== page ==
Q+A Baron Davis

April 19, 2004
April 19, 2004

Table of Contents
April 19, 2004


Q+A Baron Davis

The Hornets All-Star is an executive producer of Asylum, the
first feature film from his production company.

This is an article from the April 19, 2004 issue Original Layout

SI: How much acting goes on during an NBA game?

Davis: There's a lot of guys who could win Oscars for the things
they do and get away with. I'm not going to say any names, but
Reggie Miller could definitely win an Oscar.

SI: Your movie Asylum, a dark romance starring Natasha Richardson
and Ian McKellen that is due out in October, has nothing to do
with sports. Why?

Davis: I had a lot of projects coming to me, but I wanted to do
something that would set me apart from other athletes in the
entertainment business.

SI: You're developing a movie called Blacktop, about Los Angeles
streetballers who enter a million-dollar tournament in the South.
You'd like Justin Timberlake to play the lead, right?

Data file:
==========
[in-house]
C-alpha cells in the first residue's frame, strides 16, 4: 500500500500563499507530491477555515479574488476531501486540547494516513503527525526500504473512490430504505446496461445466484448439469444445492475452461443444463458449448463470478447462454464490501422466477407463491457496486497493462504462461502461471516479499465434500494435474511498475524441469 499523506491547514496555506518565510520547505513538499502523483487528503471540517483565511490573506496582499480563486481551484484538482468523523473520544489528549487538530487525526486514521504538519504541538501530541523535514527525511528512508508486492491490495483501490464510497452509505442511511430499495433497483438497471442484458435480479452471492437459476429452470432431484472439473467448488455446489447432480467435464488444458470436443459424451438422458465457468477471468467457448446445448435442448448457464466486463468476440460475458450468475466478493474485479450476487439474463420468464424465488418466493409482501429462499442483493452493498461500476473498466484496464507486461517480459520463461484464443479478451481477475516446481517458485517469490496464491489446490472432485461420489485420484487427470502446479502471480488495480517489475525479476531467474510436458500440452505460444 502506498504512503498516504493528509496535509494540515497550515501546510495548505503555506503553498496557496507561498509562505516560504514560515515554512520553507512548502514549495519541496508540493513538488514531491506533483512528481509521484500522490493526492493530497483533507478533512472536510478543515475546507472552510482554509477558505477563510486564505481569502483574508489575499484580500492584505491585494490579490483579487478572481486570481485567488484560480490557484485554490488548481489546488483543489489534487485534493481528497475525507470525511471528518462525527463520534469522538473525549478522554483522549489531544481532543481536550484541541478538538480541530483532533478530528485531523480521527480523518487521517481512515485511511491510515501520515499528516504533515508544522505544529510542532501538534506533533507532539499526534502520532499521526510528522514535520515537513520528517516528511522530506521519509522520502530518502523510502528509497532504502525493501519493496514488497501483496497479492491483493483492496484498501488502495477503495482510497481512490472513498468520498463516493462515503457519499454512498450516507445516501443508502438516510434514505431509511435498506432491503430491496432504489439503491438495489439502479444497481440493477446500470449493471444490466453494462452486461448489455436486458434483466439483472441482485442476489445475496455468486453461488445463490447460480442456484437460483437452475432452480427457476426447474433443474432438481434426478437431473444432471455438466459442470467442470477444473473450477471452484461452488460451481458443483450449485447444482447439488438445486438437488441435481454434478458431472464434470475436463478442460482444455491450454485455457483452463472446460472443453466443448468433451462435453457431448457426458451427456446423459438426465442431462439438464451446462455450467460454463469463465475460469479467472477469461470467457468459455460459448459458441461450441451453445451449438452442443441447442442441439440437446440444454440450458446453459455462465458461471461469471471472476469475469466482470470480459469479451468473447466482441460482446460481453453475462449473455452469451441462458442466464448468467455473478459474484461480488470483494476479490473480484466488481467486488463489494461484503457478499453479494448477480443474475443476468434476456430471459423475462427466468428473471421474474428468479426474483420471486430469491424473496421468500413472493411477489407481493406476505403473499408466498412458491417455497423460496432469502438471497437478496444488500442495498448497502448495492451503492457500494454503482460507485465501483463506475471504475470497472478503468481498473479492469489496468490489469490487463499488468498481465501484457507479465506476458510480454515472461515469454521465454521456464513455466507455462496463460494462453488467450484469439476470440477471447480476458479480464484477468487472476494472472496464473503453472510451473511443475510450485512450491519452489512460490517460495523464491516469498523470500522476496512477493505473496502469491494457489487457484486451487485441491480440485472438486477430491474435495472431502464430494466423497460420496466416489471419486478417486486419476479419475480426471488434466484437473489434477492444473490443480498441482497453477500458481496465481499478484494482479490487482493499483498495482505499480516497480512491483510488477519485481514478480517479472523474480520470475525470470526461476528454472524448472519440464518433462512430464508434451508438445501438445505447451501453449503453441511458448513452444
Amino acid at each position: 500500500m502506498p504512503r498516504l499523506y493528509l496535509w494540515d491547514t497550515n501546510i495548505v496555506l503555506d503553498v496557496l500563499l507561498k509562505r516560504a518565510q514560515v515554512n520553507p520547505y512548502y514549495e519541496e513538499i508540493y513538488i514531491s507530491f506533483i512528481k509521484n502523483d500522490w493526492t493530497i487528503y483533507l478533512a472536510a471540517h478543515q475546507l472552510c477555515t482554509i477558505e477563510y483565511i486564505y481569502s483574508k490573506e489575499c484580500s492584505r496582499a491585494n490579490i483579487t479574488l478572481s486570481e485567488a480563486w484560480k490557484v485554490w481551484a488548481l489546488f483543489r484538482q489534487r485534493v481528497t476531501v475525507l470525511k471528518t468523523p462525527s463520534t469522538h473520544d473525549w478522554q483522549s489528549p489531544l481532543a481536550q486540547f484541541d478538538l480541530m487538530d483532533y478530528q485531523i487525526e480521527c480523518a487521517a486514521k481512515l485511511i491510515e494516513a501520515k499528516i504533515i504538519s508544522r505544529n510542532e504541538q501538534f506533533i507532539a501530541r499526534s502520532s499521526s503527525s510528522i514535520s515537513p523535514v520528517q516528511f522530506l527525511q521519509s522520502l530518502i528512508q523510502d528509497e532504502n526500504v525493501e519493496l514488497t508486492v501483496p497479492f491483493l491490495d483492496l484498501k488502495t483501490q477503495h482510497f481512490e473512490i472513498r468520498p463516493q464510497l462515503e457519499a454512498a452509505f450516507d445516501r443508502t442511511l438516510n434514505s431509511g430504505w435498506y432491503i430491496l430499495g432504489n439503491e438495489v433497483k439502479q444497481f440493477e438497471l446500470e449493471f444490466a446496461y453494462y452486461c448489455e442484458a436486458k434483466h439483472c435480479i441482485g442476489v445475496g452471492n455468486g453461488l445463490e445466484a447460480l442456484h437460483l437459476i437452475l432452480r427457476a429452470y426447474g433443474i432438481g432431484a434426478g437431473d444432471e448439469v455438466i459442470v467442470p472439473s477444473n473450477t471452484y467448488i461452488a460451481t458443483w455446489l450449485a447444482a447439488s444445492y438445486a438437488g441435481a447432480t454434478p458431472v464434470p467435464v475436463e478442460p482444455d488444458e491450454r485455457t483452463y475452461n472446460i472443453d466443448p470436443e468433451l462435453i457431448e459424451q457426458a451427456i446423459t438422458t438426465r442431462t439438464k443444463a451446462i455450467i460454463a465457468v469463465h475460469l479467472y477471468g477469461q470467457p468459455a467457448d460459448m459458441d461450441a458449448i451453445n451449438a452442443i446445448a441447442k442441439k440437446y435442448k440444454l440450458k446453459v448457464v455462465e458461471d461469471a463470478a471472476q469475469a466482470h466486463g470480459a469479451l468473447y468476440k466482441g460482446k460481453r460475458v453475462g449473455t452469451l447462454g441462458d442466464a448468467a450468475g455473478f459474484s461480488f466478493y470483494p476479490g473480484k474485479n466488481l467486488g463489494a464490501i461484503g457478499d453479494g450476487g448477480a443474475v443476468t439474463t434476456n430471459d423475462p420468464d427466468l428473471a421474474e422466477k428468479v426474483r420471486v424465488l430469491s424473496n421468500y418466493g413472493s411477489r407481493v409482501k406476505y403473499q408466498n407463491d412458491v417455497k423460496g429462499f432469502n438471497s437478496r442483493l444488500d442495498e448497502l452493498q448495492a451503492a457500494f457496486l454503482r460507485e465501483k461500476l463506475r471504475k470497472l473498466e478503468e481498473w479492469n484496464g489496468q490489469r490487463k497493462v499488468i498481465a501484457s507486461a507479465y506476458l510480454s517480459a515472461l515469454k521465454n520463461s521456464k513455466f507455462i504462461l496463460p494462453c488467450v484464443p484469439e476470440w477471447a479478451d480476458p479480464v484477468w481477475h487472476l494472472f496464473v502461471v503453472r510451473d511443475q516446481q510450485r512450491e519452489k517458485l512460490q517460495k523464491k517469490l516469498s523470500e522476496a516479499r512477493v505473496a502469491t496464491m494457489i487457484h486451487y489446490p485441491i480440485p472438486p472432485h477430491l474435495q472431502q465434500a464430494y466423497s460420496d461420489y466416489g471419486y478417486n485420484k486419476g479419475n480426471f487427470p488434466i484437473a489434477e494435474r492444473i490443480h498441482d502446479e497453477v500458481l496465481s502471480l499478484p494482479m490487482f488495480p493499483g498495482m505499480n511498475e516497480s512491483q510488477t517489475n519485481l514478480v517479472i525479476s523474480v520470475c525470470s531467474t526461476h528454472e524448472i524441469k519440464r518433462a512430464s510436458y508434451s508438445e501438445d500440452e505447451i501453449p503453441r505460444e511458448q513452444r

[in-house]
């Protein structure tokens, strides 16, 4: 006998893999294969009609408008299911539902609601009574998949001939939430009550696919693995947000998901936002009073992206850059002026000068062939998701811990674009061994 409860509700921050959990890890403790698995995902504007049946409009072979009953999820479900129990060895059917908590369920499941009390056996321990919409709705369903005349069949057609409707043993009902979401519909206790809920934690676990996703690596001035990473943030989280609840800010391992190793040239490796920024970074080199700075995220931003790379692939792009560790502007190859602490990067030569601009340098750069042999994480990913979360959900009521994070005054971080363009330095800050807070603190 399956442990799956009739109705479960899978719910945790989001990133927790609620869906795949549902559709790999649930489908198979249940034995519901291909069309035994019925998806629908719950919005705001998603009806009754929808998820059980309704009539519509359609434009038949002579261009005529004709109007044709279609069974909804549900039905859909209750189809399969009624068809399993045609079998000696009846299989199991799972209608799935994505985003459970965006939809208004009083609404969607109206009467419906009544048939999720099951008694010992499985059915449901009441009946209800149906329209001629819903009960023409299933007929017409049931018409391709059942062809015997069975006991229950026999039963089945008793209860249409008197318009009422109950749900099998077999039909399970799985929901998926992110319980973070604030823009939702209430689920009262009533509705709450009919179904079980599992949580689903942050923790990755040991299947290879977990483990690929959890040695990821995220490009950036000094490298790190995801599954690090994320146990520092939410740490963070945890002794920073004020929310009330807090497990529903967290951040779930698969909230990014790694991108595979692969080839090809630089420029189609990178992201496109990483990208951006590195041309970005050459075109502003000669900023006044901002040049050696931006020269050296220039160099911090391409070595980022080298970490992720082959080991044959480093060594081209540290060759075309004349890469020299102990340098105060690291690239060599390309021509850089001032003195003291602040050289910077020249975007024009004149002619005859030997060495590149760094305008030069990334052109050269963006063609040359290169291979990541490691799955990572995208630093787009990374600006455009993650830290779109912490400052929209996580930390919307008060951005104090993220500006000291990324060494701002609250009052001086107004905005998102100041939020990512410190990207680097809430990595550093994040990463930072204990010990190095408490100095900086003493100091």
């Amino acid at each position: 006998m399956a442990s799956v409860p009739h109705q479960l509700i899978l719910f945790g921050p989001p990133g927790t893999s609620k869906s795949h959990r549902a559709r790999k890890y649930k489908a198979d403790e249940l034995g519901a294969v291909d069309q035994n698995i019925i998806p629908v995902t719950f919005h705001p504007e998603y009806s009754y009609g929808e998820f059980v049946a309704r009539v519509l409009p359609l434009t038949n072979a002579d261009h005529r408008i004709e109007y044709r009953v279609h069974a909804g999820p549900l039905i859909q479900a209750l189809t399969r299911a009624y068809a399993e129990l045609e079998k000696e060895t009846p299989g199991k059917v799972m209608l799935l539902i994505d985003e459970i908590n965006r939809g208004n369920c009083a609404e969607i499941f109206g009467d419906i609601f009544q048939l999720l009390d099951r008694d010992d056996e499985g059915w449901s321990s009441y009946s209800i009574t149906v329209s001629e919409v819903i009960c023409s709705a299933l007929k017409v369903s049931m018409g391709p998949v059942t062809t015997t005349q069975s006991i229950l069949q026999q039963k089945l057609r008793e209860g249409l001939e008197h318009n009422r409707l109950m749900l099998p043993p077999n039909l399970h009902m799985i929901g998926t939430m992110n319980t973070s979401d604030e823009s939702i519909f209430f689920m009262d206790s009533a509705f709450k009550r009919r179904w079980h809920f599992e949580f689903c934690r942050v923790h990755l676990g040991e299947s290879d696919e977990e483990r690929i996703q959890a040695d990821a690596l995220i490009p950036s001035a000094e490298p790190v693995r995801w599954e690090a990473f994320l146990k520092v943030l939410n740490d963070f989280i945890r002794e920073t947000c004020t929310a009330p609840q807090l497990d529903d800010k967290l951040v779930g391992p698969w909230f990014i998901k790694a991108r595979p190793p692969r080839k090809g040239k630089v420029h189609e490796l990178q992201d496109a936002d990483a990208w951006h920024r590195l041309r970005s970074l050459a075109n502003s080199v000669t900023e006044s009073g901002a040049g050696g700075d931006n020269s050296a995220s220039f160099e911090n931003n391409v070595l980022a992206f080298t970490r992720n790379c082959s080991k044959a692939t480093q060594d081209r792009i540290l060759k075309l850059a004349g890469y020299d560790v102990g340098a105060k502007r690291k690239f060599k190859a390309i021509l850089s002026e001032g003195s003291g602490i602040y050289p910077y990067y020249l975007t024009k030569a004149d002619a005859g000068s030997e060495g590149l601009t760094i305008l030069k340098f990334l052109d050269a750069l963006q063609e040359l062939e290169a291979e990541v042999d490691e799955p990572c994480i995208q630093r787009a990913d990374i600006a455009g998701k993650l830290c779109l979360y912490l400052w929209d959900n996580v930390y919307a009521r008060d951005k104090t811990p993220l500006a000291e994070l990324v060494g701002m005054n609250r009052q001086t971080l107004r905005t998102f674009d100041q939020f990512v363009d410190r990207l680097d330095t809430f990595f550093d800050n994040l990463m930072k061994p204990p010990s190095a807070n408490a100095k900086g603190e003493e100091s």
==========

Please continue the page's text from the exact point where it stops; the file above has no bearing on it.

Davis: Yeah. I haven't got a script to him yet, but I mentioned
it to him in the summer. I know he's a basketball fanatic, and he
has some game, too. When I was thinking about this project, I was
thinking about him.

SI: Unlike Asylum, this is your concept, right?

Davis: I came up with it. For my next project I wanted it to be
something I can be involved in throughout the whole process.

SI: You know, if you write in a part for Janet Jackson as the
female lead, this movie will do Lord of the Rings business.

Davis: Oh, man, that's a great marketing tool.

SI: Are any of your teammates begging for a role?

Davis: Bryce Drew. He wants to be in a movie with a hot chick.

SI: One of your high school classmates at the Crossroads School
in Santa Monica was Kate Hudson. Did she have star quality back

Davis: Absolutely. We took speech and debate class together. She
was one of those people who you knew had star written all over

SI: So, what rating would you give the NBA?

Davis: I would say PG13, for some graphic language and partial
nudity. Nobody under 13 gets in without a parent.

--Richard Deitsch

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